THE HOLLIES

Formed in Manchester in 1962 by childhood friends Allan Clarke (born 15 April 1942, Salford, Lancashire, England; vocals), and Graham Nash (born 2 February 1942, Blackpool, Lancashire, England; vocals/guitar). They had already
been singing together locally for a number of years as a semi-professional duo under a number of names such as the Guytones, the Two Teens and Ricky And Dane. They enlarged their unit by adding Eric Haydock (born 16 September 1944, Burnley, Lancashire, England; bass) and Don Rathbone (drums), to became the Fourtones and then the
Deltas.

Following the recruitment of local guitar hero Tony Hicks from the Dolphins (born 16 December 1943, Nelson, Lancashire, England) they became the Hollies. Almost immediately they were signed to the same label as the Beatles, the prestigious
Parlophone. Their first two singles were covers of the Coasters (Ain't That) Just Like Me and Searchiní. Both made the UK charts and the group set about recording their first album.

At the same time Rathbone left to become their road manager and was replaced by Bobby Elliott (born 8 December 1942)
from Shane Fenton (Alvin Stardust) And The Fentones. The group's excellent live performances throughout Britain had
already seasoned them for what was to become one of the longest beat group success stories in popular music.

Their first two albums contained the bulk of their live act and both albums became long-time residents in the UK charts. Meanwhile the band was scoring a train of singles hits that would continue between 1963 and 1974, and their popularity almost rivalled that of the Beatles and The Rolling Stones. Infectious, well produced hits such as Doris Troy's Just One Look, Here I Go Again and the sublime Yes I Will all contained their trademark, soaring harmonies. The voices of Clarke, Hicks and Nash combined to make one of the most distinctive sounds to be heard in popular music.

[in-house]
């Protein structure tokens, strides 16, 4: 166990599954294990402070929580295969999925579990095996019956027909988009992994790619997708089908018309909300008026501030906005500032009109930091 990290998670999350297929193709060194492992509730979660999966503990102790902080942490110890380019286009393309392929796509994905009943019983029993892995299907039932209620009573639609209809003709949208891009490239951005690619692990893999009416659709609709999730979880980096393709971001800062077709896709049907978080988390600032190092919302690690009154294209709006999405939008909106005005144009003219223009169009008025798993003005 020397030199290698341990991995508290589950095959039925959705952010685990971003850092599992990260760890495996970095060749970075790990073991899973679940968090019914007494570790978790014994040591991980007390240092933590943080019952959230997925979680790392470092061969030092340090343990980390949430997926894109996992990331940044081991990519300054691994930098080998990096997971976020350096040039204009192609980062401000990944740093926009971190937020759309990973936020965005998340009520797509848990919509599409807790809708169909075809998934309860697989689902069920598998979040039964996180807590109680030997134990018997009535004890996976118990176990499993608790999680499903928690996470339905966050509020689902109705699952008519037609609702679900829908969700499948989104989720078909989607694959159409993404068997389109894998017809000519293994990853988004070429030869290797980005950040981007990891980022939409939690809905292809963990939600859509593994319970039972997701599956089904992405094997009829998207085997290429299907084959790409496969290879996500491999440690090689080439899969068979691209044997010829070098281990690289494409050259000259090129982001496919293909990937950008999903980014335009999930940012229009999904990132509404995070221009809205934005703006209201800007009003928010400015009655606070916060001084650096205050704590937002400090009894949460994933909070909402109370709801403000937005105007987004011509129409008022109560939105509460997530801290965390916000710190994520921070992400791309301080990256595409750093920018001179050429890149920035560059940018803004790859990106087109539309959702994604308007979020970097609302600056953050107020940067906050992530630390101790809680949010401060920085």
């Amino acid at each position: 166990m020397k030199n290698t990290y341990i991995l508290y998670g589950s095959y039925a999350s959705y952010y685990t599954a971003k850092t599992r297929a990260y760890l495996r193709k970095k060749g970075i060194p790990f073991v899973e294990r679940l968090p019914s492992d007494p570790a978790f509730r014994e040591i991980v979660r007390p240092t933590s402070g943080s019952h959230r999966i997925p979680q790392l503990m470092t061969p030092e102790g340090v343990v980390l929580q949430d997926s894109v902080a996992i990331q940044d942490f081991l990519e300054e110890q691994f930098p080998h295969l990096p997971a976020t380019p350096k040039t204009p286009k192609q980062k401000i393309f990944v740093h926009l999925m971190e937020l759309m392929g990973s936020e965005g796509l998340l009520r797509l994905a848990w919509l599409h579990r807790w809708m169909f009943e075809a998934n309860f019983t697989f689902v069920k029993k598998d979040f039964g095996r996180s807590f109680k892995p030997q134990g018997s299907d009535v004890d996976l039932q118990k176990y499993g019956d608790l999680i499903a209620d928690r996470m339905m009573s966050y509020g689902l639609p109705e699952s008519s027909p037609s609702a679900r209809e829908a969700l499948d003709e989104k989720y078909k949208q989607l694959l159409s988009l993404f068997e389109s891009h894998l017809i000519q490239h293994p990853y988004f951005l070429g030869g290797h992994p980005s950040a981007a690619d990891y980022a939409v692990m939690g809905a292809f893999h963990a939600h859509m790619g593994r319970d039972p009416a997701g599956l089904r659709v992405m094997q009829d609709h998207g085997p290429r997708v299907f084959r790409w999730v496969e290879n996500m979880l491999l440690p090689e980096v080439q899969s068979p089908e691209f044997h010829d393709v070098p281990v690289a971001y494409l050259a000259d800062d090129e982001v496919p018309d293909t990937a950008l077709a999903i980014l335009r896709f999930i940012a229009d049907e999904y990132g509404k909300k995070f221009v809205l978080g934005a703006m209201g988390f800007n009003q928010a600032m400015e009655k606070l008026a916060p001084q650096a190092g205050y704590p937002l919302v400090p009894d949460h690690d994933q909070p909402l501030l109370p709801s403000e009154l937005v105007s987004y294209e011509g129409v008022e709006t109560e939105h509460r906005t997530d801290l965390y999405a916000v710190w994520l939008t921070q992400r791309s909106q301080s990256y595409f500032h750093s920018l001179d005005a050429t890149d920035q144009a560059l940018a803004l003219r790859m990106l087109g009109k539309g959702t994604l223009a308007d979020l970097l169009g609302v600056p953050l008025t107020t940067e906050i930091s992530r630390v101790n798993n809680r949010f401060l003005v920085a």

As their career progressed the aforementioned developed into a strong songwriting team, and wrote most of their own b-sides (under the pseudonym, L. Ransford). On their superb third collection, HOLLIES in 1965 their talents blossomed with Too Many People an early song about over-population.

Their first UK number 1 came in 1965 with I'm Alive and was followed within weeks by Graham Gouldman's uplifting yet simple take Look Through Any Window. By Christmas 1965 the group experienced their first lapse when their recording of George Harrison's If I Needed Someone just scraped the UK Top 20 and brought with it some bad press. Both the Hollies and John Hammond. Over the next five years the Hollies pursued the supper club and cabaret circuit as their chart appearances began to dwindle. Although their albums were well produced they were largely unexciting and sold poorly.

In 1981 Sylvester and Calvert left the group. Sensing major problems ahead, EMI suggested they put together a Stars On 45-type segued single. The ensuing Holliedaze was a hit, and Graham Nash was flown over for the television promotion.
This reunion prompted the album WHAT GOES AROUND, which included a minor hit with the Supremesí Stop In The Name Of Love. The album was justifiably slammed by the critics, and only made the US charts because of Nash's name.

Following this, the Hollies went back to the oldies path, until in 1988 a television beer commercial used He Ain't Heavy, and once again they were at the top of the charts for the first time in over a dozen years. The Holliesí catalogue of hits, like those of the Beach Boys, Beatles and Kinks will continue to be re-issued for future generations.Their longevity is assured for their expertly crafted, harmonic songs represent some of the greatest music in mid-60s pop.

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